Tag Archives: stock ideas

Investing and Trading Rule #1

Recently, I wrote about the most important part of stock trading. And today, I want to expand on that.

Because when it comes down to it, the critical concept of positive expectancy I previously espoused on, is based on trading and investing rule #1. So what is this rule?


Trading and investing rule #1 is: don’t lose money.

Of course, in risky and speculative activities like trading and investing, this is impossible. There’s no reward without risk. But as long as you don’t lose A LOT of money, then you’re doing well. It’s about avoiding the crippling losses that can take a big bite out of your account.

Now, this advice to not lose money is pretty basic. And some of you might even scoff at it. But keeping losses small (and risk in check) is key to lasting success in the stock market. Plain and simple.

So here are some of the common ways people lose a lot of money on their stock trades and investment strategies:

— not having an exit plan
— not sticking to their exit plan, often due to emotional shortcomings or a lack of discipline
— not using stop losses
— changing a stop loss after the order has been placed
— falling in love with a stock or security
— holding a stock in a downtrend
— averaging down into a losing stock
— ignoring data that refutes your hypothesis
— not wanting to admit you were wrong

As you might have guessed, it usually comes down to that last reason. Your ego wants to be right; often, more than it wants to make money. Seriously.

So the question becomes: are you controlling your ego, or is it controlling you?

If you’re not sure, just look at your portfolio. If you’re holding any big unrealized losses then the answer is likely to be yes. Even if you tell yourself it’s a (mis)adventure in fundamental investing, well, are you sure your initial thesis hasn’t changed?

Think about risk management. Like they say in the book What I Learned Losing a Million Dollars: there are only a couple reasons people lose money. There are infinite ways to make bank. But only a couple ways to lose it.

So don’t lose money. Keep losses small. And survive to fight again another day.

You need money management skills the REST OF YOUR LIFE. Take it seriously. And don’t lose a lot of money.

No stock trading methodology is perfect 100% of the time. So you need to know how to lose before you can consistently win. Do you?

And finally, sitting on the sidelines isn’t an option either. Sure, inflation is low right now. But that can change and over the long term, stuffing your cash in a mattress isn’t a viable strategy. The risk of inaction is the greatest risk of all.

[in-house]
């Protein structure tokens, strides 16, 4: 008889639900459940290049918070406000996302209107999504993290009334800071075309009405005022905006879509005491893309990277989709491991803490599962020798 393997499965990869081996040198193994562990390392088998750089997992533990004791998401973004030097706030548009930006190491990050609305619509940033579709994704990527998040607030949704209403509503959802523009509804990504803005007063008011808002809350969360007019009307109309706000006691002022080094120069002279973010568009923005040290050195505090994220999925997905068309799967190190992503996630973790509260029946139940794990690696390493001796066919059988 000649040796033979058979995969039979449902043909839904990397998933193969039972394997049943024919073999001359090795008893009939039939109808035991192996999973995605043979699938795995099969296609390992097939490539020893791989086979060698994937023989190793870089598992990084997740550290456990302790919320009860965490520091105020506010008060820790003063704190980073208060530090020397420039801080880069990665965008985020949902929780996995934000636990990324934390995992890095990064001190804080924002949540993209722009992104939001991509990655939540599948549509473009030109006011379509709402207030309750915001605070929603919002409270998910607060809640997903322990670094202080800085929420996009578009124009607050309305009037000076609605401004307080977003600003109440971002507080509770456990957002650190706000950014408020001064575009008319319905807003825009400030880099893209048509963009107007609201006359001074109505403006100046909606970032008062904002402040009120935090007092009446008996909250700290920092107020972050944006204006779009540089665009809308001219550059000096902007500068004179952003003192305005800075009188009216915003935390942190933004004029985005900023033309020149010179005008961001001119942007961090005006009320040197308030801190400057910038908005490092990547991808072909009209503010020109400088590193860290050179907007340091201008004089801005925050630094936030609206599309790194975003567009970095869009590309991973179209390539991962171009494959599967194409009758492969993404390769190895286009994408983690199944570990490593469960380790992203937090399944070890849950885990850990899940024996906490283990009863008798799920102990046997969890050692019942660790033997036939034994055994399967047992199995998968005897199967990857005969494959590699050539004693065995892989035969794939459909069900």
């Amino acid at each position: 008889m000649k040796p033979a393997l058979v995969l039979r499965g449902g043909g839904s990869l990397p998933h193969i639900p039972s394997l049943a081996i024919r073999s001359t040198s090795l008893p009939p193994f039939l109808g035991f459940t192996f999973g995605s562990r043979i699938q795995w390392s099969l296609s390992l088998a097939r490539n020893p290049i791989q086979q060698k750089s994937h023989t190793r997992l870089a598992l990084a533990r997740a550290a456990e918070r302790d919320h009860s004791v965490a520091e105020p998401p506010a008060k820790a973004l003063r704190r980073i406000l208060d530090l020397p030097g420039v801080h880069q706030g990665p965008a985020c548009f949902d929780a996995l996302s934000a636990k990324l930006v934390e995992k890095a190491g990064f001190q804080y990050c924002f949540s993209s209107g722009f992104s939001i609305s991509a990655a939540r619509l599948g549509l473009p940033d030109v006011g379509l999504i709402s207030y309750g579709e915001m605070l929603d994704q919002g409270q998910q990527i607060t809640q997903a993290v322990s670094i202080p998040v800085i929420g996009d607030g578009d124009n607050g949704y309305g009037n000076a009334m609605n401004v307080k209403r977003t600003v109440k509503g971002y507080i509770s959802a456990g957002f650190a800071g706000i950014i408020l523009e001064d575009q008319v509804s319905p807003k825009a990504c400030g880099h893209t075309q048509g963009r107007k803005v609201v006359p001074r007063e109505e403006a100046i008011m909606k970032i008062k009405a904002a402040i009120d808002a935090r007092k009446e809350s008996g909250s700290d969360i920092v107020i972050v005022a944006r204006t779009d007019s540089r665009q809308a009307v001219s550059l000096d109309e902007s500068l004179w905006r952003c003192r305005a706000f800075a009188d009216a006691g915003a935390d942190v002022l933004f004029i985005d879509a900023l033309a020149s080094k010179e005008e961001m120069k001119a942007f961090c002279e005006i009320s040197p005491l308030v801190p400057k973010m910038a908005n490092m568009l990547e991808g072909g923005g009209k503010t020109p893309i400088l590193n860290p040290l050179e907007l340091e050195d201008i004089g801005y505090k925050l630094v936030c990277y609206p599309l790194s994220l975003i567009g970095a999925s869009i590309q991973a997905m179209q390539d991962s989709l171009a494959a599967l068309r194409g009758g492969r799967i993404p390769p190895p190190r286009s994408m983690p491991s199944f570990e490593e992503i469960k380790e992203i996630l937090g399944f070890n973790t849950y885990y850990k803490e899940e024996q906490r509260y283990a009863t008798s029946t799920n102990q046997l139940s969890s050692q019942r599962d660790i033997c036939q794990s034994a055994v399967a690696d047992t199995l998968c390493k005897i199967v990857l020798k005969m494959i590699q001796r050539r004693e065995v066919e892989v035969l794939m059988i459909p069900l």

Maybe that robo-advisor isn’t such a bad idea after all. At least they’re not likely to lose your money. Can you say the same thing about your trading?

I hope so.

trading rules from the pros

Trading Rules from the Pros

Have you heard of Olivier Tischendorf? His website, www.tischendorf.com is a trove of stock trading information. Plus, for those Canadians out there, he focuses on a lot of TSX and venture listed stocks, which makes the information even more actionable.

But today, I want to focus on some of the third-party resources he’s managed to compile, and shares so freely on his website. Specifically, there are some great trading rules that are worth regularly reflecting on.

First, Tischendorf has his own trading rules. For any technically-minded trader, these will likely ring true. And from there, Tischendorf has assembled a variety of other trading rules from the pros:

This collection of trading rules is a trove of timeless wisdom, and I’m grateful that Tischendorf was wise enough to compile them for us. For one, I always like to look for common themes and ideas when comparing lists like this. Insights that are shared by independently successful traders are especially worthy of attention.

And in cases where these ideas contract each other, I try to think critically about the point of view of each participant. In most cases, the nuances come clear and even more insight is gained. Think about how these rules relate to the rules you’ve already developed on your own.

Beyond the trading rules above, I encourage you to click through to his website and read more. There’s tons of great information and wisdom that can help you avoid some of the most malicious mistakes that impact new and experienced traders alike.  The “Key Posts” in his sidebar are particularly relevant and will be worth your time.